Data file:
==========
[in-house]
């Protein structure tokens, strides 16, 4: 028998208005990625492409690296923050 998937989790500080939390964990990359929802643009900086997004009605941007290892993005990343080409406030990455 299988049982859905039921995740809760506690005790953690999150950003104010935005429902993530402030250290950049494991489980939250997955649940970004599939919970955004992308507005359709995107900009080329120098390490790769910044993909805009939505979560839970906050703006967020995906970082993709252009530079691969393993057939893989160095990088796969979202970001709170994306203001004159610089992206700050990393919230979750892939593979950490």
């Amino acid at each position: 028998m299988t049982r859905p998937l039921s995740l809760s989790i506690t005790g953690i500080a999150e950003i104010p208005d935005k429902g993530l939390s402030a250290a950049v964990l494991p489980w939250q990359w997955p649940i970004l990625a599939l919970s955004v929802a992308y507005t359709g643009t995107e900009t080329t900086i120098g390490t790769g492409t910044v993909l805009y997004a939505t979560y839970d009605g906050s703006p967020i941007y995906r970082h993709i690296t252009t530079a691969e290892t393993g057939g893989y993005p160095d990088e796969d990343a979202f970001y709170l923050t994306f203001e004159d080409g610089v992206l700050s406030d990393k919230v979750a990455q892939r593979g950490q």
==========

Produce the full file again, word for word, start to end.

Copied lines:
[in-house]
């Protein structure tokens, strides 16, 4: 028998208005990625492409690296923050 998937989790500080939390964990990359929802643009900086997004009605941007290892993005990343080409406030990455 299988049982859905039921995740809760506690005790953690999150950003104010935005429902993530402030250290950049494991489980939250997955649940970004599939919970955004992308507005359709995107900009080329120098390490790769910044993909805009939505979560839970906050703006967020995906970082993709252009530079691969393993057939893989160095990088796969979202970001709170994306203001004159610089992206700050990393919230979750892939593979950490």
């Amino acid at each position: 028998m299988t049982r859905p998937l039921s995740l809760s989790i506690t005790g953690i500080a999150e950003i104010p208005d935005k429902g993530l939390s402030a250290a950049v964990l494991p489980w939250q990359w997955p649940i970004l990625a599939l919970s955004v929802a992308y507005t359709g643009t995107e900009t080329t900086i120098g390490t790769g492409t910044v993909l805009y997004a939505t979560y839970d009605g906050s703006p967020i941007y995906r970082h993709i690296t252009t530079a691969e290892t393993g057939g893989y993005p160095d990088e796969d990343a979202f970001y709170l923050t994306f203001e004159d080409g610089v992206l700050s406030d990393k919230v979750a990455q892939r593979g950490q």